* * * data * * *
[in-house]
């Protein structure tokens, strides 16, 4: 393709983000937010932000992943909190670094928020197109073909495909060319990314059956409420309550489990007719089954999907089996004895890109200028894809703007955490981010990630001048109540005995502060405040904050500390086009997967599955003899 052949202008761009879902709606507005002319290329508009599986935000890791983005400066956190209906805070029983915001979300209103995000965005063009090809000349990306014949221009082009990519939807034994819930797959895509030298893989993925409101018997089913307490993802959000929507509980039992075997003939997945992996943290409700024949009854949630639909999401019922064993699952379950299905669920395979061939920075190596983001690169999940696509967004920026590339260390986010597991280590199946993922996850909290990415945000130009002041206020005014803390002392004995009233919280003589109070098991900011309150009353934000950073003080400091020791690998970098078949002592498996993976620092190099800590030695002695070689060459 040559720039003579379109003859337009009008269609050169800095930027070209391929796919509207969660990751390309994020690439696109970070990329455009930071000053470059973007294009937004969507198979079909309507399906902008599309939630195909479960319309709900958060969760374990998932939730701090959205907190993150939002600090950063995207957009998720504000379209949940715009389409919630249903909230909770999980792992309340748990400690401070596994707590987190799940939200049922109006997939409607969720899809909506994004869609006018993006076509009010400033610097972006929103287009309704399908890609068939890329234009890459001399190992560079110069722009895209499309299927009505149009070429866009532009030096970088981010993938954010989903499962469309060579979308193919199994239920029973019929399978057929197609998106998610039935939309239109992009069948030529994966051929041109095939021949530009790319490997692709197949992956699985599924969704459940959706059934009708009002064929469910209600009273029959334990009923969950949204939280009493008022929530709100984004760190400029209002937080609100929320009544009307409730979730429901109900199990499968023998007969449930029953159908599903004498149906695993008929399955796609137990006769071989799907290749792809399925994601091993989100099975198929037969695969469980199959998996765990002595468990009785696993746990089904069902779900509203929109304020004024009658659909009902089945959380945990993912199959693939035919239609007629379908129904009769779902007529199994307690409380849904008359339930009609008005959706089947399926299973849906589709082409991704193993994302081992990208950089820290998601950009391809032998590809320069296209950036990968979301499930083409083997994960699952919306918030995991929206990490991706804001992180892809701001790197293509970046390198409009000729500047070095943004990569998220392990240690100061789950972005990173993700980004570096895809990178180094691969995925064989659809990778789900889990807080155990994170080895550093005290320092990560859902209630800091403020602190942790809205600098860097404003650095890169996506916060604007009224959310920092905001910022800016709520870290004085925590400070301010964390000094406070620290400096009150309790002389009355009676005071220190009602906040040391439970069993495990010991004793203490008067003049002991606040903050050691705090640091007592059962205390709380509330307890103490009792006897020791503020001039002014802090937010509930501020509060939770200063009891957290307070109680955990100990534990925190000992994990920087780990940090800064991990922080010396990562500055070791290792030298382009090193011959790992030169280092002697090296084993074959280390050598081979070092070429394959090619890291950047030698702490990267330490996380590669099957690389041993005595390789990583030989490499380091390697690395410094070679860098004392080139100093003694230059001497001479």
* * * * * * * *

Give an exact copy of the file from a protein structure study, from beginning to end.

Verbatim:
[in-house]
């Protein structure tokens, strides 16, 4: 393709983000937010932000992943909190670094928020197109073909495909060319990314059956409420309550489990007719089954999907089996004895890109200028894809703007955490981010990630001048109540005995502060405040904050500390086009997967599955003899 052949202008761009879902709606507005002319290329508009599986935000890791983005400066956190209906805070029983915001979300209103995000965005063009090809000349990306014949221009082009990519939807034994819930797959895509030298893989993925409101018997089913307490993802959000929507509980039992075997003939997945992996943290409700024949009854949630639909999401019922064993699952379950299905669920395979061939920075190596983001690169999940696509967004920026590339260390986010597991280590199946993922996850909290990415945000130009002041206020005014803390002392004995009233919280003589109070098991900011309150009353934000950073003080400091020791690998970098078949002592498996993976620092190099800590030695002695070689060459 040559720039003579379109003859337009009008269609050169800095930027070209391929796919509207969660990751390309994020690439696109970070990329455009930071000053470059973007294009937004969507198979079909309507399906902008599309939630195909479960319309709900958060969760374990998932939730701090959205907190993150939002600090950063995207957009998720504000379209949940715009389409919630249903909230909770999980792992309340748990400690401070596994707590987190799940939200049922109006997939409607969720899809909506994004869609006018993006076509009010400033610097972006929103287009309704399908890609068939890329234009890459001399190992560079110069722009895209499309299927009505149009070429866009532009030096970088981010993938954010989903499962469309060579979308193919199994239920029973019929399978057929197609998106998610039935939309239109992009069948030529994966051929041109095939021949530009790319490997692709197949992956699985599924969704459940959706059934009708009002064929469910209600009273029959334990009923969950949204939280009493008022929530709100984004760190400029209002937080609100929320009544009307409730979730429901109900199990499968023998007969449930029953159908599903004498149906695993008929399955796609137990006769071989799907290749792809399925994601091993989100099975198929037969695969469980199959998996765990002595468990009785696993746990089904069902779900509203929109304020004024009658659909009902089945959380945990993912199959693939035919239609007629379908129904009769779902007529199994307690409380849904008359339930009609008005959706089947399926299973849906589709082409991704193993994302081992990208950089820290998601950009391809032998590809320069296209950036990968979301499930083409083997994960699952919306918030995991929206990490991706804001992180892809701001790197293509970046390198409009000729500047070095943004990569998220392990240690100061789950972005990173993700980004570096895809990178180094691969995925064989659809990778789900889990807080155990994170080895550093005290320092990560859902209630800091403020602190942790809205600098860097404003650095890169996506916060604007009224959310920092905001910022800016709520870290004085925590400070301010964390000094406070620290400096009150309790002389009355009676005071220190009602906040040391439970069993495990010991004793203490008067003049002991606040903050050691705090640091007592059962205390709380509330307890103490009792006897020791503020001039002014802090937010509930501020509060939770200063009891957290307070109680955990100990534990925190000992994990920087780990940090800064991990922080010396990562500055070791290792030298382009090193011959790992030169280092002697090296084993074959280390050598081979070092070429394959090619890291950047030698702490990267330490996380590669099957690389041993005595390789990583030989490499380091390697690395410094070679860098004392080139100093003694230059001497001479």